For our latest technical Gamasutra feature
, programming guru Bruce Wilcox reflects on his experience building game scripting languages for 3DO, Radical Entertainment, and LimeLife, weighing in on whether to 'Build, Buy, or API.'
In this excerpt, Wilcox explains the processes that led to the creation of one of these scripting languages, ICE, built during his time with 3DO for a PlayStation 2 project called Army Men: Green Rogue
“In 2000, when 3DO (now extinct) was beginning its multi-platform common library strategy, one of the elements was a scripting language. 3DO was tired of each project designing and building its own language, then training the level designers in it.
When our project (Green Rogue for PS2) started, we, of course, wrote in our design doc that we would adhere to the new 3DO policy- i.e., that we would use the common library code, including its scripting language. Then I read the scripting language documentation. Or rather, tried to read it.
It seems the new scripting language was really just a macro preprocessor for C. I struggled to make sense of it and I knew no level designer was going to read it and comprehend it. The language presumed some event handling mechanism and timer, but didn’t supply one. That meant each project would create their own macros and timers and event mechanisms. Really, each project would be completely unique in its scripting language with just a minimal common core.
Finally, all the language did was preprocess C. That meant compiling the script into the load file for the PS2. If you wanted to change a script, you had to recompile and redownload the new ELF.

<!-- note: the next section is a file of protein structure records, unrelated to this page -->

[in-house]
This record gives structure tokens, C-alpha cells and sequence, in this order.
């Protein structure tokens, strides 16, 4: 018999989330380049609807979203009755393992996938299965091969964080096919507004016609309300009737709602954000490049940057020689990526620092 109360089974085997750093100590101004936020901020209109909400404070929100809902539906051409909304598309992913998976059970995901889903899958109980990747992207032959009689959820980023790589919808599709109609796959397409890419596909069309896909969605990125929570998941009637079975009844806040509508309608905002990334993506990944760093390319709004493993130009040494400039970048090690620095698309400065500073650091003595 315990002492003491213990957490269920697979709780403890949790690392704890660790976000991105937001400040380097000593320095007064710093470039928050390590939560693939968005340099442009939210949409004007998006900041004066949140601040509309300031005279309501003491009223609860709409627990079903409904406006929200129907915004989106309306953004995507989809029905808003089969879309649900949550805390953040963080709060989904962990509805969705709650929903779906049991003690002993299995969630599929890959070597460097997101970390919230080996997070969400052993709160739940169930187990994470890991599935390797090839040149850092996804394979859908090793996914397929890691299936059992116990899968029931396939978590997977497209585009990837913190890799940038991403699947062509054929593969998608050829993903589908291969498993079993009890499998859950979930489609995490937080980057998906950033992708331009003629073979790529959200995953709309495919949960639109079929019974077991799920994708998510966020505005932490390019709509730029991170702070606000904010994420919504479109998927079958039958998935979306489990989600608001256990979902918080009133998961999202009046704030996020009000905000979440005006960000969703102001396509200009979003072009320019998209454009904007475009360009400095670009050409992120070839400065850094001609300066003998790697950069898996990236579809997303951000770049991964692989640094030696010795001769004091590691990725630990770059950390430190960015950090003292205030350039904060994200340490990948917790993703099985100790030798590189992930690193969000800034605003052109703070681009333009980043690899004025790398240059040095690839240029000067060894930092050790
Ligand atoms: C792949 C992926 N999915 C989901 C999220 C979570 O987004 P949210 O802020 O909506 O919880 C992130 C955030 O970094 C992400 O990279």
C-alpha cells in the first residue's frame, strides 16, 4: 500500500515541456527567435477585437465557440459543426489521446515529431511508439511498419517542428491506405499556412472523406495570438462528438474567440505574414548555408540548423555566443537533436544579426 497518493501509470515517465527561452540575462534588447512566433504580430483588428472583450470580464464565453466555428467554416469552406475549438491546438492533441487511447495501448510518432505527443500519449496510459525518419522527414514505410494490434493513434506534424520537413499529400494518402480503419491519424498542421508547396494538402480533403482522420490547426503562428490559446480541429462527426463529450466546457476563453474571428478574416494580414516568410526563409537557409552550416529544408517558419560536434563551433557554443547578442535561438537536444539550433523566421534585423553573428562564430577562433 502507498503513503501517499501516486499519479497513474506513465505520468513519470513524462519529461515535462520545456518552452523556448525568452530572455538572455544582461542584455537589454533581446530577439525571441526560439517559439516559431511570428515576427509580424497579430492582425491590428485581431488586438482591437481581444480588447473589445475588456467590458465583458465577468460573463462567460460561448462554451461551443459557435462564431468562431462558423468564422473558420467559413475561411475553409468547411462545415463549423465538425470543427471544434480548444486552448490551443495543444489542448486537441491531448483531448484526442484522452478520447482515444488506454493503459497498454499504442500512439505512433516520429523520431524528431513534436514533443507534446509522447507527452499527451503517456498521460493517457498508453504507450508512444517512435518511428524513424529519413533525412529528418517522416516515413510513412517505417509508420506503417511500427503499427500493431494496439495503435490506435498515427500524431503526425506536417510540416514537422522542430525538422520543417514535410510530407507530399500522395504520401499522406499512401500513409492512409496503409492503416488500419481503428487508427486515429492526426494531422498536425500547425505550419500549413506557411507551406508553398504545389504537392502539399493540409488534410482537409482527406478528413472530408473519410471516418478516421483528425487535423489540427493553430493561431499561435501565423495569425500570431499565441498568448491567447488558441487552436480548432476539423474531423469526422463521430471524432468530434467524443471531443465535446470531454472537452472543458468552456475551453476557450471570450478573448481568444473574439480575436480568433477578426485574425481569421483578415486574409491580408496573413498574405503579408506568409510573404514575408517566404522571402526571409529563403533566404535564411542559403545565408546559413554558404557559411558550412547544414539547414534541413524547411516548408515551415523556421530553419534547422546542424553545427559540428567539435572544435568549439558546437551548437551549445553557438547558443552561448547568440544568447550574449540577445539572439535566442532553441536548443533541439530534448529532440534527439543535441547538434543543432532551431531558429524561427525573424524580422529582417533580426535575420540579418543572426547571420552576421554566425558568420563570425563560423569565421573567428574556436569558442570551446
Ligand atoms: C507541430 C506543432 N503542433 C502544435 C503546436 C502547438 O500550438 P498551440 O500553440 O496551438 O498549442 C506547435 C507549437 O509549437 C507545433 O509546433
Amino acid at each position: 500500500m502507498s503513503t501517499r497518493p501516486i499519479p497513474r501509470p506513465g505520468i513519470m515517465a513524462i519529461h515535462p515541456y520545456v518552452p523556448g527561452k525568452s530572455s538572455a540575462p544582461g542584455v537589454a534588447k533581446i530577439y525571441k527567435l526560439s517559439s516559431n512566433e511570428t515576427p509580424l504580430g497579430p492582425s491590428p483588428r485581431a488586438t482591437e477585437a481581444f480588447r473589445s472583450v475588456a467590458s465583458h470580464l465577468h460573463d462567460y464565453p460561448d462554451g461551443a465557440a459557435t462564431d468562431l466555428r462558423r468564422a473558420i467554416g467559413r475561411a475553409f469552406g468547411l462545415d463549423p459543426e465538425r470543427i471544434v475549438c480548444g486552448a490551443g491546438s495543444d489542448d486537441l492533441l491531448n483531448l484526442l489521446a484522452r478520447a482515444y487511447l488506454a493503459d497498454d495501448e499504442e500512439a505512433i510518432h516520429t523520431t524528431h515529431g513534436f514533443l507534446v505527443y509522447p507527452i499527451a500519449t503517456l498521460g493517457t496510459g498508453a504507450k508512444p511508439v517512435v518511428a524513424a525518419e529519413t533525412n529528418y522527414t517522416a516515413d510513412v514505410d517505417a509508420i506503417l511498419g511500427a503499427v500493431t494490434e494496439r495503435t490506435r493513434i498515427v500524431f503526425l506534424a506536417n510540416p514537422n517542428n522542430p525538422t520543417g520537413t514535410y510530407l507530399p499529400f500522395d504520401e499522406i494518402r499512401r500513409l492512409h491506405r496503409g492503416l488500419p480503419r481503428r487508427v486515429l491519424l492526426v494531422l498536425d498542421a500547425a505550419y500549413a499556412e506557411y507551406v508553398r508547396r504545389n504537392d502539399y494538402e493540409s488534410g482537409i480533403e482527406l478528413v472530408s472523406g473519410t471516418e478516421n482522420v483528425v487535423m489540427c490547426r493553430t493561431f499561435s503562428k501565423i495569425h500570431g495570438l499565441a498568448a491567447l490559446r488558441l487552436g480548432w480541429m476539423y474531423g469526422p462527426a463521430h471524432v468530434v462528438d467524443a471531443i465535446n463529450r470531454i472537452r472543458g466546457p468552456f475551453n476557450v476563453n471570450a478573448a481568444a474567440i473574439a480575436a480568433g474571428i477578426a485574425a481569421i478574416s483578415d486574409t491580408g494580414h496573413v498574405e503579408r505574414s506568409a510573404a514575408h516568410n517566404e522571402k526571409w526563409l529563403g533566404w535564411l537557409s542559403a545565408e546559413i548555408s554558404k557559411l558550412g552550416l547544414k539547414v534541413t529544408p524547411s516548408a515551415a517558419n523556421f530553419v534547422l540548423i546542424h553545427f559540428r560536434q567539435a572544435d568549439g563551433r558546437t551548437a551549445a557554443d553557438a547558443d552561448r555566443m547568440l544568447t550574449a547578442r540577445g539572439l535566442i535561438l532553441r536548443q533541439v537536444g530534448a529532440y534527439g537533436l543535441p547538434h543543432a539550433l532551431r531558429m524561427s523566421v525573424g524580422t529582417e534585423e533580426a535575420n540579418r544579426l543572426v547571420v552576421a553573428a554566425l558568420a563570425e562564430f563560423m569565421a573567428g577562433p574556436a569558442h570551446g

He later added:
“Many people have written scripting languages for their companies, only to have the language disappear after zero or one use. To accomplish making my language truly useful and universal, I needed to do the following: a) build a better language b) document it so people could learn to use it c) support it so that any project that needed new features could get them d) promote it in lunch lectures and by other means so that people knew why they should want to switch.
Without all of those steps, it would become yet another scripting language used on yet another project. And right up there in importance was creating a great name, something that people would react well to (this is a marketing exercise). I chose ICE.”
You can now read the full Gamasutra feature
with more from Wilcox on creating custom scripting languages to suit the needs of game development projects (no registration required, please feel free to link to this column from external websites).